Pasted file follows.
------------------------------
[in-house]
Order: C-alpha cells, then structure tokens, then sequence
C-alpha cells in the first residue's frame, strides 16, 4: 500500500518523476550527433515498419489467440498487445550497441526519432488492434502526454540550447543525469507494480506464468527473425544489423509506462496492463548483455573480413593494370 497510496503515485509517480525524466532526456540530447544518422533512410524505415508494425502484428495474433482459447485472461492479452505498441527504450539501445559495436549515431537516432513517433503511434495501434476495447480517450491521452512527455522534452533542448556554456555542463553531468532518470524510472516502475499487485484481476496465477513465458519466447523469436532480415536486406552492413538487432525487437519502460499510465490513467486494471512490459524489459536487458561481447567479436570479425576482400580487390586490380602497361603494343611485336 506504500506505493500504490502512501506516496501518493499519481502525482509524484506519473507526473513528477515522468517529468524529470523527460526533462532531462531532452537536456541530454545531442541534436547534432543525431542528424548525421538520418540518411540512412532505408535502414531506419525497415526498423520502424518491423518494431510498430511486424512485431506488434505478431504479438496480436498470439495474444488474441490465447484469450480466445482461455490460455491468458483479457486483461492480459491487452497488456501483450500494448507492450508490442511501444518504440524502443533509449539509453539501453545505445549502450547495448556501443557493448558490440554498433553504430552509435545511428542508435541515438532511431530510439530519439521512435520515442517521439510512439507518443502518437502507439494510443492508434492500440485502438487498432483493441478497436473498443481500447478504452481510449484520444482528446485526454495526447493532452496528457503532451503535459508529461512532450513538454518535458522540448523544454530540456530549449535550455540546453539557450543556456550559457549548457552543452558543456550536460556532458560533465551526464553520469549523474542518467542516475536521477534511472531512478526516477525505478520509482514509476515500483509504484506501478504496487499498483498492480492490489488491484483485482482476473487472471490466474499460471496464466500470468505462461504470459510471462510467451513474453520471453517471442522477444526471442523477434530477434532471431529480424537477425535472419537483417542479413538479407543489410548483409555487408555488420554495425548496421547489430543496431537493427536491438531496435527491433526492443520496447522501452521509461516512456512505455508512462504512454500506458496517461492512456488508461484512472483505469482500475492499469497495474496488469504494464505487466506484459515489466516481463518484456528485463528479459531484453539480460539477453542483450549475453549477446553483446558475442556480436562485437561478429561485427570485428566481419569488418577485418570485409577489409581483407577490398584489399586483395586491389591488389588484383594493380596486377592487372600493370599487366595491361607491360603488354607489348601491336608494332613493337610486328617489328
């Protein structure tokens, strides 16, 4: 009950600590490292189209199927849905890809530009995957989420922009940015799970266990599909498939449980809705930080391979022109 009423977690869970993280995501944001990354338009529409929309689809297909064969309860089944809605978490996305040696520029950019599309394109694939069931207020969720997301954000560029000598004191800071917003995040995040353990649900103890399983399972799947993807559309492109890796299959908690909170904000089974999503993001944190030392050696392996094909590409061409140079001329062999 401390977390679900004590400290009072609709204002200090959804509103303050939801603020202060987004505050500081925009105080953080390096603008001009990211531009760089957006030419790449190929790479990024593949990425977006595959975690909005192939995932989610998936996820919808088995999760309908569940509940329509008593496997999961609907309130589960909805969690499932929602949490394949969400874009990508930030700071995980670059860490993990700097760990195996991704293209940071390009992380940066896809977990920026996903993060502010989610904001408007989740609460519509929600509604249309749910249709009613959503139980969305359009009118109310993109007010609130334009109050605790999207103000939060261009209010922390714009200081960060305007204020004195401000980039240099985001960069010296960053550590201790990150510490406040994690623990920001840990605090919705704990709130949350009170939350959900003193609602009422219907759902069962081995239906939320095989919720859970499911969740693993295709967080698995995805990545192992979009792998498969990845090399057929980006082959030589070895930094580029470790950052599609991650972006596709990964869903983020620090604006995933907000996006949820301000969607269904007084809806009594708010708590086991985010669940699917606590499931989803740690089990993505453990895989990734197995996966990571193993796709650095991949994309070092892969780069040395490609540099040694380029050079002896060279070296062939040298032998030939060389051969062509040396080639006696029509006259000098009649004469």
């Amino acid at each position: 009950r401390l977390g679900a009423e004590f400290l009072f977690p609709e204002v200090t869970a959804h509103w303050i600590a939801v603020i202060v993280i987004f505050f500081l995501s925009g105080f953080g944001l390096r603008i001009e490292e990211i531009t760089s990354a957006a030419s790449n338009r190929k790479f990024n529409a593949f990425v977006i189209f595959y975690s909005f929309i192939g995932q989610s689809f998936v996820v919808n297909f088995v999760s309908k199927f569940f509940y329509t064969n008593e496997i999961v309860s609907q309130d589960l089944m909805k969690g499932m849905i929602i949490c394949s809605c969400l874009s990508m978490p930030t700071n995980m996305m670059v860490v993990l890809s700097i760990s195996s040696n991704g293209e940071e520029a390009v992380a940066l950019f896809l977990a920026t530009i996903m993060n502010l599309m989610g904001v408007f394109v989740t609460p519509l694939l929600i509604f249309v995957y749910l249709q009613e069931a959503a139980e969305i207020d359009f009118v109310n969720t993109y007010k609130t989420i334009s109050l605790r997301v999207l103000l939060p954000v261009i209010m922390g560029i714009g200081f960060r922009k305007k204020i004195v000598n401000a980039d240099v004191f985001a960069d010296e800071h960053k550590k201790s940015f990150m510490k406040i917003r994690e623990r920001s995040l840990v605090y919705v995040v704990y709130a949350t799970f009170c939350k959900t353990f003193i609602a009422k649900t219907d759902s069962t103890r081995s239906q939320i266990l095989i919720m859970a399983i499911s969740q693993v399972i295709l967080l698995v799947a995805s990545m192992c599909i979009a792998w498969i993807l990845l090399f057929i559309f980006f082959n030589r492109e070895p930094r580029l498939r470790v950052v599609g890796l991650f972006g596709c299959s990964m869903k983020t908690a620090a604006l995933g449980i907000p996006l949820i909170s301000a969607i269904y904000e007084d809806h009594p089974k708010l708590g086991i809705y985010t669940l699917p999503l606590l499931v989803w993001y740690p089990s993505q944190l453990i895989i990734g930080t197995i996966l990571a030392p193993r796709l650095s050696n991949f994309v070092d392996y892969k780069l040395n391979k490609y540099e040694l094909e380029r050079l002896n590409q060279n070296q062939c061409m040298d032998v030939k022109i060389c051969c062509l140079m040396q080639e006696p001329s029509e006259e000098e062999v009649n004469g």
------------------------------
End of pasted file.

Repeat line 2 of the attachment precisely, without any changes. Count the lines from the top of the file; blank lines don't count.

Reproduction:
Order: C-alpha cells, then structure tokens, then sequence